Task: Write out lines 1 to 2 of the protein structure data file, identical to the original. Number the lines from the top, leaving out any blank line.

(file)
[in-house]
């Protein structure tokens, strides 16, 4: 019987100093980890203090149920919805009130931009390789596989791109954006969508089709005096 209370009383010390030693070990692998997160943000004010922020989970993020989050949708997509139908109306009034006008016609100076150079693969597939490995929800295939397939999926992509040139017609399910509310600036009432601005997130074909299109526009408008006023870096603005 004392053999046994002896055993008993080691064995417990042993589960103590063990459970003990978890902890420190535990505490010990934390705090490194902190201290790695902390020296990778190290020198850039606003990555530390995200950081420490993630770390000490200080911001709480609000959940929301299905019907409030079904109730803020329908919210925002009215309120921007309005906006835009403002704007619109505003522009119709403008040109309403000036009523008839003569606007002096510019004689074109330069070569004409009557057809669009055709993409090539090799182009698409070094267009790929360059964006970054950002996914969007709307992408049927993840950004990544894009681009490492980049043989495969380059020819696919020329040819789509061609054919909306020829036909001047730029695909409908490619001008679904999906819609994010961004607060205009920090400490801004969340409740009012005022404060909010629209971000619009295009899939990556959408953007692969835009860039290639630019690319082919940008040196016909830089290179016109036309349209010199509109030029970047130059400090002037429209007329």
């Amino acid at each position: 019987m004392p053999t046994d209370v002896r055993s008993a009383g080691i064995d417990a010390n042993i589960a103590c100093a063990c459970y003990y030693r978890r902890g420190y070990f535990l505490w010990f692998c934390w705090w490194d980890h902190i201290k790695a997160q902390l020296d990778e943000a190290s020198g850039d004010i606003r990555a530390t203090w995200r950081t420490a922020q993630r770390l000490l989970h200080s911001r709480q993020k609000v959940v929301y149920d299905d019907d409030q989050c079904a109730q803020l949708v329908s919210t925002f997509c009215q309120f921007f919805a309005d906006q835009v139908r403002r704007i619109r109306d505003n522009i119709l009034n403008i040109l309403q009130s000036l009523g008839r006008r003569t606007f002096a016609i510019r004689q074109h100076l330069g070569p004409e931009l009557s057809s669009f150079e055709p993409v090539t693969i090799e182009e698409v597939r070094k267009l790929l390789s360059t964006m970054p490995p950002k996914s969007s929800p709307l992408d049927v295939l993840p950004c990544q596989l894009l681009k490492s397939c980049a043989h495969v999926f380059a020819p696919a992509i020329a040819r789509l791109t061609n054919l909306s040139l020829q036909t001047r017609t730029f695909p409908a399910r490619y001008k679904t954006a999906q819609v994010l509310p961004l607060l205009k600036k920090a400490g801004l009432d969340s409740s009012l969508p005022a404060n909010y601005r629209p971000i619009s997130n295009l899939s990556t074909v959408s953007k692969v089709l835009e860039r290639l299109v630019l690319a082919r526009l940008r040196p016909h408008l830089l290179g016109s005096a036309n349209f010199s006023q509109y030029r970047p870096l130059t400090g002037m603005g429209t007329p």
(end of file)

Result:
[in-house]
């Protein structure tokens, strides 16, 4: 019987100093980890203090149920919805009130931009390789596989791109954006969508089709005096 209370009383010390030693070990692998997160943000004010922020989970993020989050949708997509139908109306009034006008016609100076150079693969597939490995929800295939397939999926992509040139017609399910509310600036009432601005997130074909299109526009408008006023870096603005 004392053999046994002896055993008993080691064995417990042993589960103590063990459970003990978890902890420190535990505490010990934390705090490194902190201290790695902390020296990778190290020198850039606003990555530390995200950081420490993630770390000490200080911001709480609000959940929301299905019907409030079904109730803020329908919210925002009215309120921007309005906006835009403002704007619109505003522009119709403008040109309403000036009523008839003569606007002096510019004689074109330069070569004409009557057809669009055709993409090539090799182009698409070094267009790929360059964006970054950002996914969007709307992408049927993840950004990544894009681009490492980049043989495969380059020819696919020329040819789509061609054919909306020829036909001047730029695909409908490619001008679904999906819609994010961004607060205009920090400490801004969340409740009012005022404060909010629209971000619009295009899939990556959408953007692969835009860039290639630019690319082919940008040196016909830089290179016109036309349209010199509109030029970047130059400090002037429209007329």